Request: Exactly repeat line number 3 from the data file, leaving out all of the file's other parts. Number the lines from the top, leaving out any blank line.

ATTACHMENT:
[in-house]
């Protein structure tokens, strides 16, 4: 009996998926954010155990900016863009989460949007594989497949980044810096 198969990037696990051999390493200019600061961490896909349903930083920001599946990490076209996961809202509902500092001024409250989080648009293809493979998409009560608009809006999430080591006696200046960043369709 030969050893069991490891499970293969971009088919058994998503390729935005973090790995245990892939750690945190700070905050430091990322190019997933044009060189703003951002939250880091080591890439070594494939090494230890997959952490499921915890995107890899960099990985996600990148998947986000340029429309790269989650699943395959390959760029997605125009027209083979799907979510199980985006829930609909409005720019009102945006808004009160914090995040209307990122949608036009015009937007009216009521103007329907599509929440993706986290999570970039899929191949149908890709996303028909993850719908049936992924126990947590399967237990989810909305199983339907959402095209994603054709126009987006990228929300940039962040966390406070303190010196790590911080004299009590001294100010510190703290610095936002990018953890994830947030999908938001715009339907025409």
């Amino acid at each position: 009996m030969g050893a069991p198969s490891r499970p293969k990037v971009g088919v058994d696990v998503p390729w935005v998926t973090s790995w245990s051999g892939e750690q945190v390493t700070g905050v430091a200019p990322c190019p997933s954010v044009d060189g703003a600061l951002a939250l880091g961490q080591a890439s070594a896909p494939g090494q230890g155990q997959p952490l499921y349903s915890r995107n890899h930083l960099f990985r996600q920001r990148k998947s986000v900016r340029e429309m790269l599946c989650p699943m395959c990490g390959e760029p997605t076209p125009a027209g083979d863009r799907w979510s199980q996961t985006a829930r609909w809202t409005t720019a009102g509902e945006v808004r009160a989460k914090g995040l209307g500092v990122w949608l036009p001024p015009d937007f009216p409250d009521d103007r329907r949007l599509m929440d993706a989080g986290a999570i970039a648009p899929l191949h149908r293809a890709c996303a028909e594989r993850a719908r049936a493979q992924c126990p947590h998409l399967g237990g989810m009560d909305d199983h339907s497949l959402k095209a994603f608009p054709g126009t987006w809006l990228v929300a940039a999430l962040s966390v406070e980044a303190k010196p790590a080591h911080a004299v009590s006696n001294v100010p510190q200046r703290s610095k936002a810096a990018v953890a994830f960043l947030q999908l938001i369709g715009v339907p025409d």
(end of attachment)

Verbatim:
């Amino acid at each position: 009996m030969g050893a069991p198969s490891r499970p293969k990037v971009g088919v058994d696990v998503p390729w935005v998926t973090s790995w245990s051999g892939e750690q945190v390493t700070g905050v430091a200019p990322c190019p997933s954010v044009d060189g703003a600061l951002a939250l880091g961490q080591a890439s070594a896909p494939g090494q230890g155990q997959p952490l499921y349903s915890r995107n890899h930083l960099f990985r996600q920001r990148k998947s986000v900016r340029e429309m790269l599946c989650p699943m395959c990490g390959e760029p997605t076209p125009a027209g083979d863009r799907w979510s199980q996961t985006a829930r609909w809202t409005t720019a009102g509902e945006v808004r009160a989460k914090g995040l209307g500092v990122w949608l036009p001024p015009d937007f009216p409250d009521d103007r329907r949007l599509m929440d993706a989080g986290a999570i970039a648009p899929l191949h149908r293809a890709c996303a028909e594989r993850a719908r049936a493979q992924c126990p947590h998409l399967g237990g989810m009560d909305d199983h339907s497949l959402k095209a994603f608009p054709g126009t987006w809006l990228v929300a940039a999430l962040s966390v406070e980044a303190k010196p790590a080591h911080a004299v009590s006696n001294v100010p510190q200046r703290s610095k936002a810096a990018v953890a994830f960043l947030q999908l938001i369709g715009v339907p025409d």